Diversity at Columbia Part I: Many initiatives but stalled progress


Alexander Aghayere

Diversity at Columbia Part I: Many initiatives but stalled progress

By Campus Editor

Lance Cox, a senior cultural studies major, said he can usually determine a professor’s cultural awareness based on their course syllabus. He said when students do not see things relatable to their life experiences, it can cause deeper issues, citing his “Introduction to Women and Gender Studies” course, in which the professor was knowledgeable on readings including white, cisgendered women, but the only mention of the transgender experience in the original required readings was through the history of gender-affirming surgeries.

“I’m [thinking] ‘cool, if I tell her I’m trans, the only thing I think she knows about are the surgeries available to me and the history behind them,’ which makes my experience reductive,” Cox said. “My experience living in the world as a trans person becomes surgery. My perception of her is that she doesn’t know anything else, so why would I even bring it up?”

There are dangers to limiting curricula to only reflect a majority experience, and teachers need to show they care about students’ overall life and cultural experience, Cox said.

“If I can tell faculty anything, it’s that I am a person before I am your student,” he said.

Cox is one of many students who have felt underrepresented in the classroom at Columbia. Students, faculty and staff have expressed  the feeling that diversity should not only be shown in student, faculty and staff demographics but also understood in classrooms and mirrored in curricula. This conversation has recently found a national stage with other institutions, including Yale University and the University of Missouri. 

At Columbia, curricular concerns have been addressed primarily by departments and individual faculty rather than as a collegewide effort.

So it was for Jasmine Delgado, a senior theatre major, who did not receive instruction from an acting professor who was not white until her sophomore year.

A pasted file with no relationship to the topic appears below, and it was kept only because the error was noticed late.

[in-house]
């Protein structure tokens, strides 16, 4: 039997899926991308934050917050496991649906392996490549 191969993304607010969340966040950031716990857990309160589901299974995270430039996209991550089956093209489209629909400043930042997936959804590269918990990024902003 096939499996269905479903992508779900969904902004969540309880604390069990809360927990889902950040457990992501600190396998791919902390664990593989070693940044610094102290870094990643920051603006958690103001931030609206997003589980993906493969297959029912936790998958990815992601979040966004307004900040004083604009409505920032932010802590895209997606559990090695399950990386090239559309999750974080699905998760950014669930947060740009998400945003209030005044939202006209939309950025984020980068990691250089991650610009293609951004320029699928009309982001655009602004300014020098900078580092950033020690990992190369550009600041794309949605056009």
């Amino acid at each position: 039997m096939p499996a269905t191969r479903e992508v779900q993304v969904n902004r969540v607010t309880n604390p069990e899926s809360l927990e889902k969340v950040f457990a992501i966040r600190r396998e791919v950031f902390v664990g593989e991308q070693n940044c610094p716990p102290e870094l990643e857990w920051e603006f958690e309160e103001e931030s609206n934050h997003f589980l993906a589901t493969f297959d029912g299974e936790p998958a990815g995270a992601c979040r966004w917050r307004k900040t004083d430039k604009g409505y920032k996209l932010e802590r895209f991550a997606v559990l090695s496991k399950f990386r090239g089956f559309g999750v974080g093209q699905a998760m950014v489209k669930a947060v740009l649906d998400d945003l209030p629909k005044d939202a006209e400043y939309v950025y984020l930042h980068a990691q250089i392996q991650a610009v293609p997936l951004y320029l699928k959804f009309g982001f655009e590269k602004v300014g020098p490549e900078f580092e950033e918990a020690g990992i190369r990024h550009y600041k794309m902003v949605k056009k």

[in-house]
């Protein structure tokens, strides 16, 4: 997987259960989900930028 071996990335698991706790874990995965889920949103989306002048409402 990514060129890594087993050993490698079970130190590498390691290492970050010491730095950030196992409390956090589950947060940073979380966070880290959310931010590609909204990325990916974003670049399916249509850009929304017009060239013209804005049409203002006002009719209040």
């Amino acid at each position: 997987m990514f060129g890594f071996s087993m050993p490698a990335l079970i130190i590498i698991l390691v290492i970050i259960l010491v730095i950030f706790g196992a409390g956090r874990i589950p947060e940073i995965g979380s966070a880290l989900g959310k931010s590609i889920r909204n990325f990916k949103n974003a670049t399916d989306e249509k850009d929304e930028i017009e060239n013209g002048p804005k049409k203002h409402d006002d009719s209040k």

Delgado, president of Columbia’s Latino Alliance, said the professor, Celeste Williams, was not of Hispanic descent, but she allowed Delgado to incorporate aspects of her culture into her assignments through the prominent Latino theater figures she was assigned to research. The assignment opened her eyes to a side of theater that related to her own life, she said.

Williams, an adjunct professor in the Theatre Department, said she tries to “open the door” for students to learn about various cultures so they can connect with their own cultures or learn valuable things about others.

“Everything about the arts has to find its way into a multicultural aspect or it just becomes sort of boring,” Williams said. “It also serves the student population. As our school has become more diverse, you’ve got to offer things to everybody, but in the long run, even those people who are not considered part of a diverse population benefit from learning about everything.”

The college’s Strategic Plan, now in its first year after being approved by the board of trustees in May, embraces diversity as one of its six main goals and lays out a series of steps to realize it. The first step, according to President and CEO Kwang-Wu Kim, is forming a search committee to help appoint a vice president of Diversity, Equity & Inclusion as well as create a campus diversity mission statement. The goal of assembling the committee, which is the basis for several other first-year goals, has yet to happen. Cara Birch, spokeswoman for the college, said the committee will be formed “soon.”